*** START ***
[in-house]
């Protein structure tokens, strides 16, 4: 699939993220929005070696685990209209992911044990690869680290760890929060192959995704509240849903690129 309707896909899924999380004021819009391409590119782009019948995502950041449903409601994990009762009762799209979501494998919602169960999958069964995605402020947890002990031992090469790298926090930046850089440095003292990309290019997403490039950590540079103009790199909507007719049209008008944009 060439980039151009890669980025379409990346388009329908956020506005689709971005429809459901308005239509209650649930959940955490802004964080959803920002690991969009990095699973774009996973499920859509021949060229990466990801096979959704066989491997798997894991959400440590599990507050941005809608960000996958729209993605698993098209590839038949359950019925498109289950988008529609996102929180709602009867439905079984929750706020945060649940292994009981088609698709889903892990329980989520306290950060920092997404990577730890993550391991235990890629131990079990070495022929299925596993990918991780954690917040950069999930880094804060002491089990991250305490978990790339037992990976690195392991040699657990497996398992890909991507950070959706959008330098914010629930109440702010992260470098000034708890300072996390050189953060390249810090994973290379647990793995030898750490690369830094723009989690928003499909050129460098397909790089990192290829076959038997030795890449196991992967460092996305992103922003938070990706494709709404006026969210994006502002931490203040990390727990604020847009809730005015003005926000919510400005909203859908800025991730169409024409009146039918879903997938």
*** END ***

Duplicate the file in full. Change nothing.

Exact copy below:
[in-house]
């Protein structure tokens, strides 16, 4: 699939993220929005070696685990209209992911044990690869680290760890929060192959995704509240849903690129 309707896909899924999380004021819009391409590119782009019948995502950041449903409601994990009762009762799209979501494998919602169960999958069964995605402020947890002990031992090469790298926090930046850089440095003292990309290019997403490039950590540079103009790199909507007719049209008008944009 060439980039151009890669980025379409990346388009329908956020506005689709971005429809459901308005239509209650649930959940955490802004964080959803920002690991969009990095699973774009996973499920859509021949060229990466990801096979959704066989491997798997894991959400440590599990507050941005809608960000996958729209993605698993098209590839038949359950019925498109289950988008529609996102929180709602009867439905079984929750706020945060649940292994009981088609698709889903892990329980989520306290950060920092997404990577730890993550391991235990890629131990079990070495022929299925596993990918991780954690917040950069999930880094804060002491089990991250305490978990790339037992990976690195392991040699657990497996398992890909991507950070959706959008330098914010629930109440702010992260470098000034708890300072996390050189953060390249810090994973290379647990793995030898750490690369830094723009989690928003499909050129460098397909790089990192290829076959038997030795890449196991992967460092996305992103922003938070990706494709709404006026969210994006502002931490203040990390727990604020847009809730005015003005926000919510400005909203859908800025991730169409024409009146039918879903997938």